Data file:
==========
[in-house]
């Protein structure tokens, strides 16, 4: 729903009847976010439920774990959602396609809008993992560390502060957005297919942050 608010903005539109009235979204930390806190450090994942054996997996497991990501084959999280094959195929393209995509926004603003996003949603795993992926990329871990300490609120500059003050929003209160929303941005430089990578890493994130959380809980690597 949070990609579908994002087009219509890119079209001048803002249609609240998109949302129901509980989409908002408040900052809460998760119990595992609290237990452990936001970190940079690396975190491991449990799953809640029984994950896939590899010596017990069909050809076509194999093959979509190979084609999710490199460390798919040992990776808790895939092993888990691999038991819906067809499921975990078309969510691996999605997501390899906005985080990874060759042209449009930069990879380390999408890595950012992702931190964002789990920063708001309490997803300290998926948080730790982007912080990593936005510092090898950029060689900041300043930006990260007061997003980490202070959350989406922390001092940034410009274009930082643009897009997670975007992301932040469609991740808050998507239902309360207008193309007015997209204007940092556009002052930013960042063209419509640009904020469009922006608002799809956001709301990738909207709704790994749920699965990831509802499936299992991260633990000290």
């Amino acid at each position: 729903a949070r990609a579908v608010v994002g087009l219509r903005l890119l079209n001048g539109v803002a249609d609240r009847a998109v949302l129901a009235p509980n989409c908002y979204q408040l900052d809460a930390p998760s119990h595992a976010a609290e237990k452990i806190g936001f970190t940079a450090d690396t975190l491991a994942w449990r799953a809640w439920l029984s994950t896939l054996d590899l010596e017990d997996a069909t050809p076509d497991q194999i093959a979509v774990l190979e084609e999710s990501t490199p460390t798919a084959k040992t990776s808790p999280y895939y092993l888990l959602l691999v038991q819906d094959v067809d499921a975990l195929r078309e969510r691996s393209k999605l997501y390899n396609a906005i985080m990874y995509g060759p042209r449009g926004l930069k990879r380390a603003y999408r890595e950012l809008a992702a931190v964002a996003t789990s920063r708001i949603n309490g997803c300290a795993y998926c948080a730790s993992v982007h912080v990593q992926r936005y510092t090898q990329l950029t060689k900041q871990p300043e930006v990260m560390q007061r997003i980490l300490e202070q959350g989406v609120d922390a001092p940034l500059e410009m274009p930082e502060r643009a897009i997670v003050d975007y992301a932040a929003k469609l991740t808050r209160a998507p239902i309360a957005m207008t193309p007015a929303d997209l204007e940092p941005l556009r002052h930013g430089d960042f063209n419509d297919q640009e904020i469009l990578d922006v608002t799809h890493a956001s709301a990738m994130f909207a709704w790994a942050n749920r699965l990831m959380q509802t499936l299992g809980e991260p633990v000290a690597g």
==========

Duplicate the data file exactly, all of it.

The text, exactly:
[in-house]
């Protein structure tokens, strides 16, 4: 729903009847976010439920774990959602396609809008993992560390502060957005297919942050 608010903005539109009235979204930390806190450090994942054996997996497991990501084959999280094959195929393209995509926004603003996003949603795993992926990329871990300490609120500059003050929003209160929303941005430089990578890493994130959380809980690597 949070990609579908994002087009219509890119079209001048803002249609609240998109949302129901509980989409908002408040900052809460998760119990595992609290237990452990936001970190940079690396975190491991449990799953809640029984994950896939590899010596017990069909050809076509194999093959979509190979084609999710490199460390798919040992990776808790895939092993888990691999038991819906067809499921975990078309969510691996999605997501390899906005985080990874060759042209449009930069990879380390999408890595950012992702931190964002789990920063708001309490997803300290998926948080730790982007912080990593936005510092090898950029060689900041300043930006990260007061997003980490202070959350989406922390001092940034410009274009930082643009897009997670975007992301932040469609991740808050998507239902309360207008193309007015997209204007940092556009002052930013960042063209419509640009904020469009922006608002799809956001709301990738909207709704790994749920699965990831509802499936299992991260633990000290």
């Amino acid at each position: 729903a949070r990609a579908v608010v994002g087009l219509r903005l890119l079209n001048g539109v803002a249609d609240r009847a998109v949302l129901a009235p509980n989409c908002y979204q408040l900052d809460a930390p998760s119990h595992a976010a609290e237990k452990i806190g936001f970190t940079a450090d690396t975190l491991a994942w449990r799953a809640w439920l029984s994950t896939l054996d590899l010596e017990d997996a069909t050809p076509d497991q194999i093959a979509v774990l190979e084609e999710s990501t490199p460390t798919a084959k040992t990776s808790p999280y895939y092993l888990l959602l691999v038991q819906d094959v067809d499921a975990l195929r078309e969510r691996s393209k999605l997501y390899n396609a906005i985080m990874y995509g060759p042209r449009g926004l930069k990879r380390a603003y999408r890595e950012l809008a992702a931190v964002a996003t789990s920063r708001i949603n309490g997803c300290a795993y998926c948080a730790s993992v982007h912080v990593q992926r936005y510092t090898q990329l950029t060689k900041q871990p300043e930006v990260m560390q007061r997003i980490l300490e202070q959350g989406v609120d922390a001092p940034l500059e410009m274009p930082e502060r643009a897009i997670v003050d975007y992301a932040a929003k469609l991740t808050r209160a998507p239902i309360a957005m207008t193309p007015a929303d997209l204007e940092p941005l556009r002052h930013g430089d960042f063209n419509d297919q640009e904020i469009l990578d922006v608002t799809h890493a956001s709301a990738m994130f909207a709704w790994a942050n749920r699965l990831m959380q509802t499936l299992g809980e991260p633990v000290a690597g």